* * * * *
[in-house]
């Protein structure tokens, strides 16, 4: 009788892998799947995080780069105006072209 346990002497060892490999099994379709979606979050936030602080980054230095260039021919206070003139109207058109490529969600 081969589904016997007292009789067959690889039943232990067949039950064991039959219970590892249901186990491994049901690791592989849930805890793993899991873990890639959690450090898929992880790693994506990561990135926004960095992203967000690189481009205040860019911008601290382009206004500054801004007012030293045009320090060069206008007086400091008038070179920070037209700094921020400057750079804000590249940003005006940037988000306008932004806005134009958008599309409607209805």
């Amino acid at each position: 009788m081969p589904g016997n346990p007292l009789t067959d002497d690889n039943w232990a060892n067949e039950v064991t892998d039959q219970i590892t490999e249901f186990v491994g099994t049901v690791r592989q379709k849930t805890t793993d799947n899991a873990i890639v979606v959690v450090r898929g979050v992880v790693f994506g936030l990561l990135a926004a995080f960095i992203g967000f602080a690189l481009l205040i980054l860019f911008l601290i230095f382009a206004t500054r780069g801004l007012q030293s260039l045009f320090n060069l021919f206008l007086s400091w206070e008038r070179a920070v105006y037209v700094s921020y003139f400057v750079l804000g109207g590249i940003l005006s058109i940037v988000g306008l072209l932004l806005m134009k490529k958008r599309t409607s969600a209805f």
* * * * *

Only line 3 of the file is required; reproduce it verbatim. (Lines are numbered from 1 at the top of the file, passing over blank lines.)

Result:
């Amino acid at each position: 009788m081969p589904g016997n346990p007292l009789t067959d002497d690889n039943w232990a060892n067949e039950v064991t892998d039959q219970i590892t490999e249901f186990v491994g099994t049901v690791r592989q379709k849930t805890t793993d799947n899991a873990i890639v979606v959690v450090r898929g979050v992880v790693f994506g936030l990561l990135a926004a995080f960095i992203g967000f602080a690189l481009l205040i980054l860019f911008l601290i230095f382009a206004t500054r780069g801004l007012q030293s260039l045009f320090n060069l021919f206008l007086s400091w206070e008038r070179a920070v105006y037209v700094s921020y003139f400057v750079l804000g109207g590249i940003l005006s058109i940037v988000g306008l072209l932004l806005m134009k490529k958008r599309t409607s969600a209805f």